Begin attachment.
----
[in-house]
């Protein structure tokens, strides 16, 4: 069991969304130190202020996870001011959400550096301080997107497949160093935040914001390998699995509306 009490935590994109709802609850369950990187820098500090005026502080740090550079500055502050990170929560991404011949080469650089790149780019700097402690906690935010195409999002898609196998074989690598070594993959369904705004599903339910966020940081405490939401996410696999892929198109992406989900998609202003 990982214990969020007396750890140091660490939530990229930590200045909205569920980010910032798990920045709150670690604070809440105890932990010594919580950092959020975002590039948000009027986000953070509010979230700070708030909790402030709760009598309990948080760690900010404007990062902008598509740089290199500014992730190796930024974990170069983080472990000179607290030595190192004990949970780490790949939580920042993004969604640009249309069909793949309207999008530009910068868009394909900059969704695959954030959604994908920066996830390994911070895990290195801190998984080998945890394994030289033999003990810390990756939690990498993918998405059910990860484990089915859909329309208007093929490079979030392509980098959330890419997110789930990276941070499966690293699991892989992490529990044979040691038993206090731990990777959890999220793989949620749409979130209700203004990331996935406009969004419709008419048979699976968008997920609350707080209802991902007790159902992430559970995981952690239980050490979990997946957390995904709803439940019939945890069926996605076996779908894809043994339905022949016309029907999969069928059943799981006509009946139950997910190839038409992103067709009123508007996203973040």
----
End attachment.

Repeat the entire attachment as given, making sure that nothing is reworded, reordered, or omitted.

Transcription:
[in-house]
């Protein structure tokens, strides 16, 4: 069991969304130190202020996870001011959400550096301080997107497949160093935040914001390998699995509306 009490935590994109709802609850369950990187820098500090005026502080740090550079500055502050990170929560991404011949080469650089790149780019700097402690906690935010195409999002898609196998074989690598070594993959369904705004599903339910966020940081405490939401996410696999892929198109992406989900998609202003 990982214990969020007396750890140091660490939530990229930590200045909205569920980010910032798990920045709150670690604070809440105890932990010594919580950092959020975002590039948000009027986000953070509010979230700070708030909790402030709760009598309990948080760690900010404007990062902008598509740089290199500014992730190796930024974990170069983080472990000179607290030595190192004990949970780490790949939580920042993004969604640009249309069909793949309207999008530009910068868009394909900059969704695959954030959604994908920066996830390994911070895990290195801190998984080998945890394994030289033999003990810390990756939690990498993918998405059910990860484990089915859909329309208007093929490079979030392509980098959330890419997110789930990276941070499966690293699991892989992490529990044979040691038993206090731990990777959890999220793989949620749409979130209700203004990331996935406009969004419709008419048979699976968008997920609350707080209802991902007790159902992430559970995981952690239980050490979990997946957390995904709803439940019939945890069926996605076996779908894809043994339905022949016309029907999969069928059943799981006509009946139950997910190839038409992103067709009123508007996203973040």